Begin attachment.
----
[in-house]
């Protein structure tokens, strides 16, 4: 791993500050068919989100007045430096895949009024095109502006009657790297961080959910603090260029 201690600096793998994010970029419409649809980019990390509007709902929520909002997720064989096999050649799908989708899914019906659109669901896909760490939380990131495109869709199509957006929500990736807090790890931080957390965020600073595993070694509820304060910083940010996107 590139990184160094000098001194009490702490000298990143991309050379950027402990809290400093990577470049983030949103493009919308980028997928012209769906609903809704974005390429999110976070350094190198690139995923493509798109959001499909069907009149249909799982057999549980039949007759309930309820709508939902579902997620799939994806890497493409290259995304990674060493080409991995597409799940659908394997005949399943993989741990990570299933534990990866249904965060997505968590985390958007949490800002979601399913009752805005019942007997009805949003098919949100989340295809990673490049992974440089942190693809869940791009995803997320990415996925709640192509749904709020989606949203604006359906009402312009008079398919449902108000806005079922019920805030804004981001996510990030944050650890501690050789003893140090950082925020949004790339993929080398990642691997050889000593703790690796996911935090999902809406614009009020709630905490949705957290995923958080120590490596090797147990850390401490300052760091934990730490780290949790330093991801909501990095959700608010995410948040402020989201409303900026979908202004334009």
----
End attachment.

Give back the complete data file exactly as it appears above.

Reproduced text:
[in-house]
């Protein structure tokens, strides 16, 4: 791993500050068919989100007045430096895949009024095109502006009657790297961080959910603090260029 201690600096793998994010970029419409649809980019990390509007709902929520909002997720064989096999050649799908989708899914019906659109669901896909760490939380990131495109869709199509957006929500990736807090790890931080957390965020600073595993070694509820304060910083940010996107 590139990184160094000098001194009490702490000298990143991309050379950027402990809290400093990577470049983030949103493009919308980028997928012209769906609903809704974005390429999110976070350094190198690139995923493509798109959001499909069907009149249909799982057999549980039949007759309930309820709508939902579902997620799939994806890497493409290259995304990674060493080409991995597409799940659908394997005949399943993989741990990570299933534990990866249904965060997505968590985390958007949490800002979601399913009752805005019942007997009805949003098919949100989340295809990673490049992974440089942190693809869940791009995803997320990415996925709640192509749904709020989606949203604006359906009402312009008079398919449902108000806005079922019920805030804004981001996510990030944050650890501690050789003893140090950082925020949004790339993929080398990642691997050889000593703790690796996911935090999902809406614009009020709630905490949705957290995923958080120590490596090797147990850390401490300052760091934990730490780290949790330093991801909501990095959700608010995410948040402020989201409303900026979908202004334009």